Development of a Nongenetic Mouse Model of Type 2 Diabetes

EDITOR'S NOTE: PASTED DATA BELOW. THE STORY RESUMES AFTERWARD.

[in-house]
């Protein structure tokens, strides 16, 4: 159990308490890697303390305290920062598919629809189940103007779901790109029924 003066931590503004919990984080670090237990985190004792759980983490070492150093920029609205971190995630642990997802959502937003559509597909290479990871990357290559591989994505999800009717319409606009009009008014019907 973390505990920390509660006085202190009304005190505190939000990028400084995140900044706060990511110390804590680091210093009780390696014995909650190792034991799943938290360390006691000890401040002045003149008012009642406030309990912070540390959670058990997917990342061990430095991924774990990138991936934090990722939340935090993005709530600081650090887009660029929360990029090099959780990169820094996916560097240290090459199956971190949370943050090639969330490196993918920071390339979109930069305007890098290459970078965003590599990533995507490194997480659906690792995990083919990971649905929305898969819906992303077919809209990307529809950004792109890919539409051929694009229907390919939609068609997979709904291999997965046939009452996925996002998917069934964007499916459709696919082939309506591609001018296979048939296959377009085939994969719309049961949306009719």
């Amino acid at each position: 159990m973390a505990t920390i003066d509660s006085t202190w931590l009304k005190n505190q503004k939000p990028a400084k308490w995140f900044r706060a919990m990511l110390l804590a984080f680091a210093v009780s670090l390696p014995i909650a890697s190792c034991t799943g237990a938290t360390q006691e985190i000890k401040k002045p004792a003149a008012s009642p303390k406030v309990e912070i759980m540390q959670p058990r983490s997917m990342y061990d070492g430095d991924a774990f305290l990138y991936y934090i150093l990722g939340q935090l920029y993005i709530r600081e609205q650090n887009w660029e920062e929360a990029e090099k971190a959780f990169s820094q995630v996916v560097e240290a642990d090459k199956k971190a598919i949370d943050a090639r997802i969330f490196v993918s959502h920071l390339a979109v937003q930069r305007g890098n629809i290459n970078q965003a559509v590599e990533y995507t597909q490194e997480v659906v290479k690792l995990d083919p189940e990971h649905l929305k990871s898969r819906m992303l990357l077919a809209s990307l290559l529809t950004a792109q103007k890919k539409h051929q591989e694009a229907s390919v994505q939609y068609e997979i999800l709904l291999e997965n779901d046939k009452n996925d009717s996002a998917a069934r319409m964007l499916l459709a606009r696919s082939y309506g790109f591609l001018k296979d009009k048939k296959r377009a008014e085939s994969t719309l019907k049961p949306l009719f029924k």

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Insulin resistance and loss of beta-cell mass cause Type 2 diabetes (T2D). The objective of this study was to generate a nongenetic mouse model of T2D. Ninety-six 6-month-old C57BL/6N males were assigned to 1 of 12 groups including (1) low-fat diet (LFD; low-fat control; LFC), (2) LFD with 1 i.p. 40 mg/kg BW streptozotocin (STZ) injection, (3), (4), (5), (6) LFD with 2, 3, 4, or 5 STZ injections on consecutive days, respectively, (7) high-fat diet (HFD), (8) HFD with 1 STZ injection, (9), (10), (11), (12) HFD with 2, 3, 4, or 5 STZ injections on consecutive days, respectively. After 4 weeks, serum insulin levels were reduced in HFD mice administered at least 2 STZ injections as compared with HFC. Glucose tolerance was impaired in mice that consumed HFD and received 2, 3, or 4 injections of STZ. Insulin sensitivity in HFD mice was lower than that of LFD mice, regardless of STZ treatment. Islet mass was not affected by diet but was reduced by 50% in mice that received 3 STZ injections. The combination of HFD and three 40 mg/kg STZ injections induced a model with metabolic characteristics of T2D, including peripheral insulin resistance and reduced beta-cell mass.
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